Mladenov stated that the Western European countries don’t have real first-hand experience with massive terrorism unlike Israel, which, in his view is probably the reason why they cannot understand what Israel has to cope with on a day-to-day basis.
Mladenov, who has served in Iraq (commissioned by the UN), and experienced suicide bombings and other terrorists acts, said: “I came to visit in order to underline that true friends are not only friends when it suits them, but during the true hour of need.” He then added: “We are lucky that the majority of Bulgarian Jews were saved and were able to go on to build Israel. This creates a strong, emotional connection and responsibility on our part to ensure Israel’s safety and its future.”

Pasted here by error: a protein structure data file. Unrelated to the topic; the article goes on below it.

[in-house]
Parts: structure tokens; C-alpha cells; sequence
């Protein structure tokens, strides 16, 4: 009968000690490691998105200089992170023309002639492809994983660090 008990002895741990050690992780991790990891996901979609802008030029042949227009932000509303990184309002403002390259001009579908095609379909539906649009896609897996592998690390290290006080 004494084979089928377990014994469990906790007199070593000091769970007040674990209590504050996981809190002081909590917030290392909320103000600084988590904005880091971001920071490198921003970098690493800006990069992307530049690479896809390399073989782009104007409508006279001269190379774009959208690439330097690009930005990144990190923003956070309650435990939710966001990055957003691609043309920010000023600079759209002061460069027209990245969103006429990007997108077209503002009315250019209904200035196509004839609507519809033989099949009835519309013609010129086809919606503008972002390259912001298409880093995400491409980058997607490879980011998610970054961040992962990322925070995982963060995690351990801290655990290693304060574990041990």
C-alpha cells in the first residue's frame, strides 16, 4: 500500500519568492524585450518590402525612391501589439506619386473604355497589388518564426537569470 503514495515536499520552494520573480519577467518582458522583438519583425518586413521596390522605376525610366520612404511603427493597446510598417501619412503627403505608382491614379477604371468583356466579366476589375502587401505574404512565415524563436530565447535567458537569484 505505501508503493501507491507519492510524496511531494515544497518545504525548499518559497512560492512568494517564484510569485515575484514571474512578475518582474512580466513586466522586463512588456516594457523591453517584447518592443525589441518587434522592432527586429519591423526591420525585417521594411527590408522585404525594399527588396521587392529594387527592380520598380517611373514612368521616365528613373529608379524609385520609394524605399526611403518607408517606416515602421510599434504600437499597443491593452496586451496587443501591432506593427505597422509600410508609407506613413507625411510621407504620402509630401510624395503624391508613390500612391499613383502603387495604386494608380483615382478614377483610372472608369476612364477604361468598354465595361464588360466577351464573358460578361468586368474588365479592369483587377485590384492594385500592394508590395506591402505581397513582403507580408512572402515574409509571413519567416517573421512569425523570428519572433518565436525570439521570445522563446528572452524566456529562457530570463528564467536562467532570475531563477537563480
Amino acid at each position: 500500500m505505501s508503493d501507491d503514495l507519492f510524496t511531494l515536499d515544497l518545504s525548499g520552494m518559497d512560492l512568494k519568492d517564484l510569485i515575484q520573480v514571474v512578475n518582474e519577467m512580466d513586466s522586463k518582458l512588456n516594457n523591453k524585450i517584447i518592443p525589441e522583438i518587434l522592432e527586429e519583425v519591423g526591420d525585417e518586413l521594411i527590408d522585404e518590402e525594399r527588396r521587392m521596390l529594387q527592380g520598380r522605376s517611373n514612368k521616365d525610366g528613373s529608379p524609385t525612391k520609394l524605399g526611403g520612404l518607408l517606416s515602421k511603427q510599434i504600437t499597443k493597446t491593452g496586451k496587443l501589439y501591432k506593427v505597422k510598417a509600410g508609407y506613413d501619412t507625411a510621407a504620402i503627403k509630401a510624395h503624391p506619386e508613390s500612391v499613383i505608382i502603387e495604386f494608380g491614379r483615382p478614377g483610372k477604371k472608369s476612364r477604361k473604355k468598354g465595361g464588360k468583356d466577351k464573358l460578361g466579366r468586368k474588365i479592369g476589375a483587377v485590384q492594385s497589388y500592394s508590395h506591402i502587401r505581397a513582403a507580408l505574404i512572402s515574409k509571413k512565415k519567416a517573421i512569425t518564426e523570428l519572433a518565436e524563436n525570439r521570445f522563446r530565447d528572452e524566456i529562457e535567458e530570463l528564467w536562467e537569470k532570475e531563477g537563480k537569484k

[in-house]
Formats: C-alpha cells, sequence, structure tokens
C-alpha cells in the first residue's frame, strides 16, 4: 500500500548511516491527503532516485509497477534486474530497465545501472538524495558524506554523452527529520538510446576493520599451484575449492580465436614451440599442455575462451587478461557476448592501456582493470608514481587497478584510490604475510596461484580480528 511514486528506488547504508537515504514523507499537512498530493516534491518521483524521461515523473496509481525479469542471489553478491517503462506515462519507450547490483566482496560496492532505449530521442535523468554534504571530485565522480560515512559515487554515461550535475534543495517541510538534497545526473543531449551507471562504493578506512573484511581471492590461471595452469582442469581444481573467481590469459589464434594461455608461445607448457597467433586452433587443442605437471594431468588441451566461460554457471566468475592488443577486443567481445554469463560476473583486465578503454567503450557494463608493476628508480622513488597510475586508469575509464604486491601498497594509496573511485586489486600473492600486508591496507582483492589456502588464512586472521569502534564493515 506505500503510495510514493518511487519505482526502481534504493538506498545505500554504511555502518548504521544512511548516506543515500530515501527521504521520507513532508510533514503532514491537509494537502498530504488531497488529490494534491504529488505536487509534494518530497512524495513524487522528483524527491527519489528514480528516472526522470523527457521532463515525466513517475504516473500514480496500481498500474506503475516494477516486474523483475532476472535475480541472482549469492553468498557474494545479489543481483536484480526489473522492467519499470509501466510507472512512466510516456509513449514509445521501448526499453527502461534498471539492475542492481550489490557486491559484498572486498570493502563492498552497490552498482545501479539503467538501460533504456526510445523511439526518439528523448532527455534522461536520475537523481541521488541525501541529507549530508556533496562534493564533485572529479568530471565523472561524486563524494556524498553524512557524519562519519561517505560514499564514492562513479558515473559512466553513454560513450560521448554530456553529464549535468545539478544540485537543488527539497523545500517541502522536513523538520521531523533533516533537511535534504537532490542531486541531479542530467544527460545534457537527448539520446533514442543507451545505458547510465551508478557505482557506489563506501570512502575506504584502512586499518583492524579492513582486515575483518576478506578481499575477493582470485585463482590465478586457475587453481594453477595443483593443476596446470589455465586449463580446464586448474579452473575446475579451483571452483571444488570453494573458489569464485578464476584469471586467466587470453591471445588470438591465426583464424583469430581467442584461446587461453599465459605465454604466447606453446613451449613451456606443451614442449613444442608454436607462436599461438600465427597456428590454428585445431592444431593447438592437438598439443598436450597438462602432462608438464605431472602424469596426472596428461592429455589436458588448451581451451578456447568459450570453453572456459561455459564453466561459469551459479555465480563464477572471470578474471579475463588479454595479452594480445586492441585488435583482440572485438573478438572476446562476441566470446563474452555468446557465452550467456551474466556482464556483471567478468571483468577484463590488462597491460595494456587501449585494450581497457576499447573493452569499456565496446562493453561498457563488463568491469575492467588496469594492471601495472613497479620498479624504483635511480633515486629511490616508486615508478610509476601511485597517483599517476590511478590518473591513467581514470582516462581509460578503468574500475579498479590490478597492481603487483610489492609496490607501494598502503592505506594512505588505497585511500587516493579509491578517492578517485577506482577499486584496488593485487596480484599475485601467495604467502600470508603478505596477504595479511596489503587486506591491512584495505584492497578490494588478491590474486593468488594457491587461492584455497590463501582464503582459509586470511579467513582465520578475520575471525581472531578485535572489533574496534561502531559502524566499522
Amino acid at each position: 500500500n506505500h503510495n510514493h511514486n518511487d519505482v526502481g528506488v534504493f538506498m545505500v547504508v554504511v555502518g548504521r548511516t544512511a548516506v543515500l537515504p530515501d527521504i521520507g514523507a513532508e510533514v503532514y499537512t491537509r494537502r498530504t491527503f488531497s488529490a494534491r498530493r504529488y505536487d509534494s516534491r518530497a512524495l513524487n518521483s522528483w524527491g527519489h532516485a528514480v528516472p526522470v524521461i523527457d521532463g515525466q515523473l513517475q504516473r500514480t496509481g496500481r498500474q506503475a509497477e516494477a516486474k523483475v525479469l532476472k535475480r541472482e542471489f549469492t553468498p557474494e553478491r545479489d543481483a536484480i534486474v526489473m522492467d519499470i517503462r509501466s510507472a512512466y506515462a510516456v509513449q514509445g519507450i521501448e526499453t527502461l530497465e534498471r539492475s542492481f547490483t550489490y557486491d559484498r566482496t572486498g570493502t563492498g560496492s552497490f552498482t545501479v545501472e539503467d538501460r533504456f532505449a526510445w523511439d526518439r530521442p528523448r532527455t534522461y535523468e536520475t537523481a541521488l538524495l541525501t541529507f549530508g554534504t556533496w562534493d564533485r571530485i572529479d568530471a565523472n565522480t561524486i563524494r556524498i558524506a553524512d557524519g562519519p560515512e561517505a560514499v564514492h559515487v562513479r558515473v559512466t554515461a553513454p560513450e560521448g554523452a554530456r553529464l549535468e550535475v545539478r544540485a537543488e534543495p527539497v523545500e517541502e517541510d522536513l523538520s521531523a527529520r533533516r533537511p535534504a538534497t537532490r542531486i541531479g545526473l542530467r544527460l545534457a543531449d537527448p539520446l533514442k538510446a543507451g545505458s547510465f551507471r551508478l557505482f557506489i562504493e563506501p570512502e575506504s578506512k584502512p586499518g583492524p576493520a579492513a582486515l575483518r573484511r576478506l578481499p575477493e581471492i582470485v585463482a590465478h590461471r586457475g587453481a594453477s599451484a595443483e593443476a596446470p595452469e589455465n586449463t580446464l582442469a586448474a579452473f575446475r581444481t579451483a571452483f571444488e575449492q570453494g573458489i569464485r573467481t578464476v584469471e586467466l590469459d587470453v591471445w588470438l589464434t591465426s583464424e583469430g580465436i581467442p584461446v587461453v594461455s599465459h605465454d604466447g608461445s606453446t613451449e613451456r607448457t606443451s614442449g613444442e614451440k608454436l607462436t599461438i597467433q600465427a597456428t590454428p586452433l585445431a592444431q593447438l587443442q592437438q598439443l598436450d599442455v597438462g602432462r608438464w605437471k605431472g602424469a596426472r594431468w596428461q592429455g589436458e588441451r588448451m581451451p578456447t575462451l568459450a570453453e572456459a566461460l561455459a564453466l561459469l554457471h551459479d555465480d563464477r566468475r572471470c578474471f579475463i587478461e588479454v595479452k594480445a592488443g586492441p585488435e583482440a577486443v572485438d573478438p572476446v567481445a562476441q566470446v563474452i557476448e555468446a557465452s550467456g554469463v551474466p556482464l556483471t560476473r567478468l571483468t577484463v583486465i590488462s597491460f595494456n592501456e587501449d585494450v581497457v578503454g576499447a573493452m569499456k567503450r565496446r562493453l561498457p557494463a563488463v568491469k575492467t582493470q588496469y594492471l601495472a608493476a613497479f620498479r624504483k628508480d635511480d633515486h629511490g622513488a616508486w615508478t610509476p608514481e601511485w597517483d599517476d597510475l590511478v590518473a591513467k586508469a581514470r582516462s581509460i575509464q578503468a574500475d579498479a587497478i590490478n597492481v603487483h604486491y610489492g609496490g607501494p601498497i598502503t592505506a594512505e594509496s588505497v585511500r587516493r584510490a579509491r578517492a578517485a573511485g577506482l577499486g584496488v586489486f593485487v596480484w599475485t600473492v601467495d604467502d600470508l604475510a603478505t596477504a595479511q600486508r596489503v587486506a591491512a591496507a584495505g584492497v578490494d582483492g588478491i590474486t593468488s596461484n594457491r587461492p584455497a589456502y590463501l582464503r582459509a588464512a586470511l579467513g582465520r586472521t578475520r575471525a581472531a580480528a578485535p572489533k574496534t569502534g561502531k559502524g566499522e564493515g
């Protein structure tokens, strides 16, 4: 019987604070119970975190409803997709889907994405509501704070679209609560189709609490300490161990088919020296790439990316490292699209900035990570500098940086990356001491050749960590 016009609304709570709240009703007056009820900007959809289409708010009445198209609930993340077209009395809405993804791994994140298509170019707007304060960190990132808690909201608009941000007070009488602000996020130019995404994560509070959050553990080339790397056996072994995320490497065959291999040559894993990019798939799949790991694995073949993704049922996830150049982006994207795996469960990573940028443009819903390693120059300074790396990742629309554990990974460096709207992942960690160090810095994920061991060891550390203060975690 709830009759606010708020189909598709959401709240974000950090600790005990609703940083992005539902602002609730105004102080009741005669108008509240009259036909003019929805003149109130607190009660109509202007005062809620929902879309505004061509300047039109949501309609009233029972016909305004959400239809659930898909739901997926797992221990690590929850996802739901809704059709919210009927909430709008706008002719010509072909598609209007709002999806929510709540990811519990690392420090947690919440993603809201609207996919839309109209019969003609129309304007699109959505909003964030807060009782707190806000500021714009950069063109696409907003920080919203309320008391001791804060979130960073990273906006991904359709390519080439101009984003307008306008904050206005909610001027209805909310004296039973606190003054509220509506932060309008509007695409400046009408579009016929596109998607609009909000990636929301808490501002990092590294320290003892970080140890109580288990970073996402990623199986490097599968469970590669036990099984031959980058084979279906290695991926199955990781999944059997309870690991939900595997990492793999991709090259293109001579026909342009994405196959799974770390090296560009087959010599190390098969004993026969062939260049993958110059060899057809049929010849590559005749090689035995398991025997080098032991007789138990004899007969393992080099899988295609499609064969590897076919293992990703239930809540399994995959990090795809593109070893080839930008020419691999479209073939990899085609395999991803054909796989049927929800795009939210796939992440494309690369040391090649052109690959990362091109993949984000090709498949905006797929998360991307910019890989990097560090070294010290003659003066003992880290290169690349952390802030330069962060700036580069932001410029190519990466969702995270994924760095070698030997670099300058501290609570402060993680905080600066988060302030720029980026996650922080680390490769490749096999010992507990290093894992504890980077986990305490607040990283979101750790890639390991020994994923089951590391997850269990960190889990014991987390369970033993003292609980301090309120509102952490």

“We share (Israel’s) worries regarding certain aspects of the situation. Particularly regarding Iran’s nuclear program,” he also said. “We believe that the UN and EU’s sanctions need to be properly understood in Tehran, and the proper way to dole out the sanctions is not to close the door, but rather to call for a complete and open negotiation regarding the character of Iran’s nuclear plan. Everything needs to be laid out on the table, and we need to implement the UN Security Council’s decisions and impede their uranium enrichment program,” he added.
Mladenov was also somewhat critical of the Turkish government, saying that “they probably went too far”.